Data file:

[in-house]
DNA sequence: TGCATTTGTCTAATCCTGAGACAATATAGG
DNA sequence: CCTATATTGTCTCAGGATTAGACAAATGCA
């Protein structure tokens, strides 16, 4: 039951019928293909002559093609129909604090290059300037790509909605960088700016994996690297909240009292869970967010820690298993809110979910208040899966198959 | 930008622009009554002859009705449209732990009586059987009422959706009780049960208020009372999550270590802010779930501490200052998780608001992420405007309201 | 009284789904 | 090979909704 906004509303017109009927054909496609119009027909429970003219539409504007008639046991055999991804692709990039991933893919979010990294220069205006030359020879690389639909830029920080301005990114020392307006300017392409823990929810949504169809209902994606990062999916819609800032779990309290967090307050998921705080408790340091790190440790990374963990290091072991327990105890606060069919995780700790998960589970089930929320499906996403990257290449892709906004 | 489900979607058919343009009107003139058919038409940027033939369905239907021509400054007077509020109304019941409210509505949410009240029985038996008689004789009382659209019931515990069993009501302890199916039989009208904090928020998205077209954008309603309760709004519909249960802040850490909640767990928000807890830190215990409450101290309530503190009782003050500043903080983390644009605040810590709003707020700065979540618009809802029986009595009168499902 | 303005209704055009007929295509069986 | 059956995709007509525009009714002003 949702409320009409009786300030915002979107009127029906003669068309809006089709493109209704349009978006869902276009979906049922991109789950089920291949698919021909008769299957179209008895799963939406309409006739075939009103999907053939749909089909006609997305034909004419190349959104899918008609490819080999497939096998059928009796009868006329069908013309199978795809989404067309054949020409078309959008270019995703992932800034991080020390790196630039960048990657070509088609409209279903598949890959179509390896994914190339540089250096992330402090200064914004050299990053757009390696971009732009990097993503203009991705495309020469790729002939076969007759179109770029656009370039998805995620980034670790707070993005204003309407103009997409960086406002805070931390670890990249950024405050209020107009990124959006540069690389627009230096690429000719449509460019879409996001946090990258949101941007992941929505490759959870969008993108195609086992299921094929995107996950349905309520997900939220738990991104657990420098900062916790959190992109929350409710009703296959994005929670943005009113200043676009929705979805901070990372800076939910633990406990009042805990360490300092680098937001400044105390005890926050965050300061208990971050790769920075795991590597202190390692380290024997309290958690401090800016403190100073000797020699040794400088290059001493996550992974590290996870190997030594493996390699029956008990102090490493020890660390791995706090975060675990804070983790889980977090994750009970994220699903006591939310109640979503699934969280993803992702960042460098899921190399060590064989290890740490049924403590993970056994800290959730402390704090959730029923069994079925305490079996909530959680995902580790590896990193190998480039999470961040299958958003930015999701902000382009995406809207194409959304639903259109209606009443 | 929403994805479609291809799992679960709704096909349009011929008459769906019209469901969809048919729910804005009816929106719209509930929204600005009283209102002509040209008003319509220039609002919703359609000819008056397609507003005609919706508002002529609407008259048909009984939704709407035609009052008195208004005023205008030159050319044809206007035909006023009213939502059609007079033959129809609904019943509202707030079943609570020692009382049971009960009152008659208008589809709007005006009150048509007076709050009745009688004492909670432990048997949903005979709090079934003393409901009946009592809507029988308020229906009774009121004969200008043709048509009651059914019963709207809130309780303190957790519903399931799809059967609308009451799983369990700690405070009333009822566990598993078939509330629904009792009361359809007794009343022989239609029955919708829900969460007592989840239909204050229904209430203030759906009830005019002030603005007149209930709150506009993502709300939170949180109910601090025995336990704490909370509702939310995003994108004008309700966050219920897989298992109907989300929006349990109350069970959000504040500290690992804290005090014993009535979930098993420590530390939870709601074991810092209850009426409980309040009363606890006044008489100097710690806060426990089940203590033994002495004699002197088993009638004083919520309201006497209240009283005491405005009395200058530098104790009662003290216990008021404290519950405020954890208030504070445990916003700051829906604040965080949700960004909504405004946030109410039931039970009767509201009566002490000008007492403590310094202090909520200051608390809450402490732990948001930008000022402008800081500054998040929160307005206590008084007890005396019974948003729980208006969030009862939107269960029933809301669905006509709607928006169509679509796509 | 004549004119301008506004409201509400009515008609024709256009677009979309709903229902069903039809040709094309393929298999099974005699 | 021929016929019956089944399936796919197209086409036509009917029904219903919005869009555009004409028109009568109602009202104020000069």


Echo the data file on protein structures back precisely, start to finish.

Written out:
[in-house]
DNA sequence: TGCATTTGTCTAATCCTGAGACAATATAGG
DNA sequence: CCTATATTGTCTCAGGATTAGACAAATGCA
């Protein structure tokens, strides 16, 4: 039951019928293909002559093609129909604090290059300037790509909605960088700016994996690297909240009292869970967010820690298993809110979910208040899966198959 | 930008622009009554002859009705449209732990009586059987009422959706009780049960208020009372999550270590802010779930501490200052998780608001992420405007309201 | 009284789904 | 090979909704 906004509303017109009927054909496609119009027909429970003219539409504007008639046991055999991804692709990039991933893919979010990294220069205006030359020879690389639909830029920080301005990114020392307006300017392409823990929810949504169809209902994606990062999916819609800032779990309290967090307050998921705080408790340091790190440790990374963990290091072991327990105890606060069919995780700790998960589970089930929320499906996403990257290449892709906004 | 489900979607058919343009009107003139058919038409940027033939369905239907021509400054007077509020109304019941409210509505949410009240029985038996008689004789009382659209019931515990069993009501302890199916039989009208904090928020998205077209954008309603309760709004519909249960802040850490909640767990928000807890830190215990409450101290309530503190009782003050500043903080983390644009605040810590709003707020700065979540618009809802029986009595009168499902 | 303005209704055009007929295509069986 | 059956995709007509525009009714002003 949702409320009409009786300030915002979107009127029906003669068309809006089709493109209704349009978006869902276009979906049922991109789950089920291949698919021909008769299957179209008895799963939406309409006739075939009103999907053939749909089909006609997305034909004419190349959104899918008609490819080999497939096998059928009796009868006329069908013309199978795809989404067309054949020409078309959008270019995703992932800034991080020390790196630039960048990657070509088609409209279903598949890959179509390896994914190339540089250096992330402090200064914004050299990053757009390696971009732009990097993503203009991705495309020469790729002939076969007759179109770029656009370039998805995620980034670790707070993005204003309407103009997409960086406002805070931390670890990249950024405050209020107009990124959006540069690389627009230096690429000719449509460019879409996001946090990258949101941007992941929505490759959870969008993108195609086992299921094929995107996950349905309520997900939220738990991104657990420098900062916790959190992109929350409710009703296959994005929670943005009113200043676009929705979805901070990372800076939910633990406990009042805990360490300092680098937001400044105390005890926050965050300061208990971050790769920075795991590597202190390692380290024997309290958690401090800016403190100073000797020699040794400088290059001493996550992974590290996870190997030594493996390699029956008990102090490493020890660390791995706090975060675990804070983790889980977090994750009970994220699903006591939310109640979503699934969280993803992702960042460098899921190399060590064989290890740490049924403590993970056994800290959730402390704090959730029923069994079925305490079996909530959680995902580790590896990193190998480039999470961040299958958003930015999701902000382009995406809207194409959304639903259109209606009443 | 929403994805479609291809799992679960709704096909349009011929008459769906019209469901969809048919729910804005009816929106719209509930929204600005009283209102002509040209008003319509220039609002919703359609000819008056397609507003005609919706508002002529609407008259048909009984939704709407035609009052008195208004005023205008030159050319044809206007035909006023009213939502059609007079033959129809609904019943509202707030079943609570020692009382049971009960009152008659208008589809709007005006009150048509007076709050009745009688004492909670432990048997949903005979709090079934003393409901009946009592809507029988308020229906009774009121004969200008043709048509009651059914019963709207809130309780303190957790519903399931799809059967609308009451799983369990700690405070009333009822566990598993078939509330629904009792009361359809007794009343022989239609029955919708829900969460007592989840239909204050229904209430203030759906009830005019002030603005007149209930709150506009993502709300939170949180109910601090025995336990704490909370509702939310995003994108004008309700966050219920897989298992109907989300929006349990109350069970959000504040500290690992804290005090014993009535979930098993420590530390939870709601074991810092209850009426409980309040009363606890006044008489100097710690806060426990089940203590033994002495004699002197088993009638004083919520309201006497209240009283005491405005009395200058530098104790009662003290216990008021404290519950405020954890208030504070445990916003700051829906604040965080949700960004909504405004946030109410039931039970009767509201009566002490000008007492403590310094202090909520200051608390809450402490732990948001930008000022402008800081500054998040929160307005206590008084007890005396019974948003729980208006969030009862939107269960029933809301669905006509709607928006169509679509796509 | 004549004119301008506004409201509400009515008609024709256009677009979309709903229902069903039809040709094309393929298999099974005699 | 021929016929019956089944399936796919197209086409036509009917029904219903919005869009555009004409028109009568109602009202104020000069």